In a sad attempt to promote safety at work, an employee dresses in a costume and begins recording promotional videos without explicit approval from management. The employee falls down a flight of stairs and breaks multiple bones. The same employee also is found to be under the influence of THC after failing a drug test. Is it recordable?
YES. Being under the influence or using poor judgment are not exceptions to the OSHA recordkeeping guidelines. A significant incident that is beyond the employer's control must still be recorded.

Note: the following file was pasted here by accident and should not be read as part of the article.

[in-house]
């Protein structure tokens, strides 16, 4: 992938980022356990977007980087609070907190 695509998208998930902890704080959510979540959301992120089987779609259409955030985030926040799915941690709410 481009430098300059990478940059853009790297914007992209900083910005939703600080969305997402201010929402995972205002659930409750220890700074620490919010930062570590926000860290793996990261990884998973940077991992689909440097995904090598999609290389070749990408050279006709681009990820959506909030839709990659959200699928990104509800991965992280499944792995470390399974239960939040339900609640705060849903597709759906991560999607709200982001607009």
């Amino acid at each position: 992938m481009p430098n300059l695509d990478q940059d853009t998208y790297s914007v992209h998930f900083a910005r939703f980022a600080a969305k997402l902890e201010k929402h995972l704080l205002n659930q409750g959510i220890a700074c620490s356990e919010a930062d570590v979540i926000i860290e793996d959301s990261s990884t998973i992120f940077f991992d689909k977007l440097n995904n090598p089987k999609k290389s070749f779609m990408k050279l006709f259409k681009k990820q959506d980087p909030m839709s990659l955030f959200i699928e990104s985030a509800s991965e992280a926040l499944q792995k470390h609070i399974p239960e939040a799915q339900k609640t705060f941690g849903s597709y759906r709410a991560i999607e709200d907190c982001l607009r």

Letter of Interpretation: In the final rule, OSHA notes that many circumstances that lead to a recordable work-related injury or illness are "beyond the employer's control." Nevertheless, because such an injury or illness was caused, contributed to, or significantly aggravated by an event or exposure at work, it must be recorded on the OSHA form (assuming that it meets one or more of the recording criteria and does not qualify for an exception to the geographic presumption). This approach is consistent with the no-fault recordkeeping system OSHA has historically adopted, which includes work-related injuries and illnesses, regardless of the level of employer control or non-control involved. The concept of fault has never been a consideration in any recordkeeping system of the U.S. Department of Labor. Both the Note to Subpart A of the final rule and the new OSHA Form 300 expressly state that recording a case does not indicate fault, negligence, or compensability. In addition, OSHA recognizes that injury and illness rates do not necessarily indicate a lack of interest in safety and health or success or failure per se. OSHA feels it is to the benefit of all parties to go beyond the numbers and look at an employer's safety and health program.